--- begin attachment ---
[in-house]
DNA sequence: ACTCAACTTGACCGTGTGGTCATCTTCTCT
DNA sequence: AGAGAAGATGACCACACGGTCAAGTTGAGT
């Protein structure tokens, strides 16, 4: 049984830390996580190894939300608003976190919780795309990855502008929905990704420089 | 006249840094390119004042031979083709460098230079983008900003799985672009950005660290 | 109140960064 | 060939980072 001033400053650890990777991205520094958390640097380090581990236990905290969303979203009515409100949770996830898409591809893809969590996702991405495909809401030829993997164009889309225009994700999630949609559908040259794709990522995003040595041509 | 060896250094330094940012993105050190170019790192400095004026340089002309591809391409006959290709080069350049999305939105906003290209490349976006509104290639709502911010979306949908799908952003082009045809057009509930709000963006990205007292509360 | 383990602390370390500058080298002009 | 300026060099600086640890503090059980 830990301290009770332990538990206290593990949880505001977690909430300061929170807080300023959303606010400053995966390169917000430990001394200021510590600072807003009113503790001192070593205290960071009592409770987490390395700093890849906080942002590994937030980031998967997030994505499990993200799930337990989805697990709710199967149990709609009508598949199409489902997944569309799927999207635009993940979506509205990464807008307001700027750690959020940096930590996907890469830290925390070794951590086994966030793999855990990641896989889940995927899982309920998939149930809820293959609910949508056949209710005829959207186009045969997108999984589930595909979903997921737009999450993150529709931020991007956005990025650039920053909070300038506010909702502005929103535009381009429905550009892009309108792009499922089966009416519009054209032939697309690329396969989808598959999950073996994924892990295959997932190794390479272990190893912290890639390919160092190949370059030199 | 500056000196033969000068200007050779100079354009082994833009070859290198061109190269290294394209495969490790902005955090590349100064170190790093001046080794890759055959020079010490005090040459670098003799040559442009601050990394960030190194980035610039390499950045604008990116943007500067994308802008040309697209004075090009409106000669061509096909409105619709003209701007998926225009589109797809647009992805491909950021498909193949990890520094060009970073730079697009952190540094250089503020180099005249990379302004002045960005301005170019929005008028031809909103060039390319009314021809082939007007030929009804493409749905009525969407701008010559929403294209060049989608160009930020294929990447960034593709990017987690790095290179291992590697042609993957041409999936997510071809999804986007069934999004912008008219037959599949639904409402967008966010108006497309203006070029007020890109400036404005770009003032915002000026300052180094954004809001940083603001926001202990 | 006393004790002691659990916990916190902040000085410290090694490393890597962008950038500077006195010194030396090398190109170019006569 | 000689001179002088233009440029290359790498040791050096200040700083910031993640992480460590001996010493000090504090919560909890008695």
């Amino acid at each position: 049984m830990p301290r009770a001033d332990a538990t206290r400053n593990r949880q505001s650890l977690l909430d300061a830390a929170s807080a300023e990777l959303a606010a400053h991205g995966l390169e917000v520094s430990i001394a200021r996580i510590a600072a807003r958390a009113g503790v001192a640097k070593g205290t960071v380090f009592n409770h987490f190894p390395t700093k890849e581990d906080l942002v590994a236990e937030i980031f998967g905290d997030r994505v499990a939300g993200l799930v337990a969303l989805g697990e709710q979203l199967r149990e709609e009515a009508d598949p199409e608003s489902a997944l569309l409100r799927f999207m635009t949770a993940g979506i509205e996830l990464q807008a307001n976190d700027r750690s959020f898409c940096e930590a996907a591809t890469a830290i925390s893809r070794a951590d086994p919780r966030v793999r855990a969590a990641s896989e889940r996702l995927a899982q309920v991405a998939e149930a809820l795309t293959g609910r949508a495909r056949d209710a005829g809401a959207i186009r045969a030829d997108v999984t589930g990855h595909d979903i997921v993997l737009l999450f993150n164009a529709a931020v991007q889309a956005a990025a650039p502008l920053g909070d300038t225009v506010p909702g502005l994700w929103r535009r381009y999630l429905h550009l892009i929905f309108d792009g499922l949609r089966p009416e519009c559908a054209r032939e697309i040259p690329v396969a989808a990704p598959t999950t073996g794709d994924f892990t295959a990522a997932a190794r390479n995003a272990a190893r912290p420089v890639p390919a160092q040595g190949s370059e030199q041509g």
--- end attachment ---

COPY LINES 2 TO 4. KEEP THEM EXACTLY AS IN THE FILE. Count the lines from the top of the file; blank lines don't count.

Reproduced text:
DNA sequence: ACTCAACTTGACCGTGTGGTCATCTTCTCT
DNA sequence: AGAGAAGATGACCACACGGTCAAGTTGAGT
């Protein structure tokens, strides 16, 4: 049984830390996580190894939300608003976190919780795309990855502008929905990704420089 | 006249840094390119004042031979083709460098230079983008900003799985672009950005660290 | 109140960064 | 060939980072 001033400053650890990777991205520094958390640097380090581990236990905290969303979203009515409100949770996830898409591809893809969590996702991405495909809401030829993997164009889309225009994700999630949609559908040259794709990522995003040595041509 | 060896250094330094940012993105050190170019790192400095004026340089002309591809391409006959290709080069350049999305939105906003290209490349976006509104290639709502911010979306949908799908952003082009045809057009509930709000963006990205007292509360 | 383990602390370390500058080298002009 | 300026060099600086640890503090059980 830990301290009770332990538990206290593990949880505001977690909430300061929170807080300023959303606010400053995966390169917000430990001394200021510590600072807003009113503790001192070593205290960071009592409770987490390395700093890849906080942002590994937030980031998967997030994505499990993200799930337990989805697990709710199967149990709609009508598949199409489902997944569309799927999207635009993940979506509205990464807008307001700027750690959020940096930590996907890469830290925390070794951590086994966030793999855990990641896989889940995927899982309920998939149930809820293959609910949508056949209710005829959207186009045969997108999984589930595909979903997921737009999450993150529709931020991007956005990025650039920053909070300038506010909702502005929103535009381009429905550009892009309108792009499922089966009416519009054209032939697309690329396969989808598959999950073996994924892990295959997932190794390479272990190893912290890639390919160092190949370059030199 | 500056000196033969000068200007050779100079354009082994833009070859290198061109190269290294394209495969490790902005955090590349100064170190790093001046080794890759055959020079010490005090040459670098003799040559442009601050990394960030190194980035610039390499950045604008990116943007500067994308802008040309697209004075090009409106000669061509096909409105619709003209701007998926225009589109797809647009992805491909950021498909193949990890520094060009970073730079697009952190540094250089503020180099005249990379302004002045960005301005170019929005008028031809909103060039390319009314021809082939007007030929009804493409749905009525969407701008010559929403294209060049989608160009930020294929990447960034593709990017987690790095290179291992590697042609993957041409999936997510071809999804986007069934999004912008008219037959599949639904409402967008966010108006497309203006070029007020890109400036404005770009003032915002000026300052180094954004809001940083603001926001202990 | 006393004790002691659990916990916190902040000085410290090694490393890597962008950038500077006195010194030396090398190109170019006569 | 000689001179002088233009440029290359790498040791050096200040700083910031993640992480460590001996010493000090504090919560909890008695």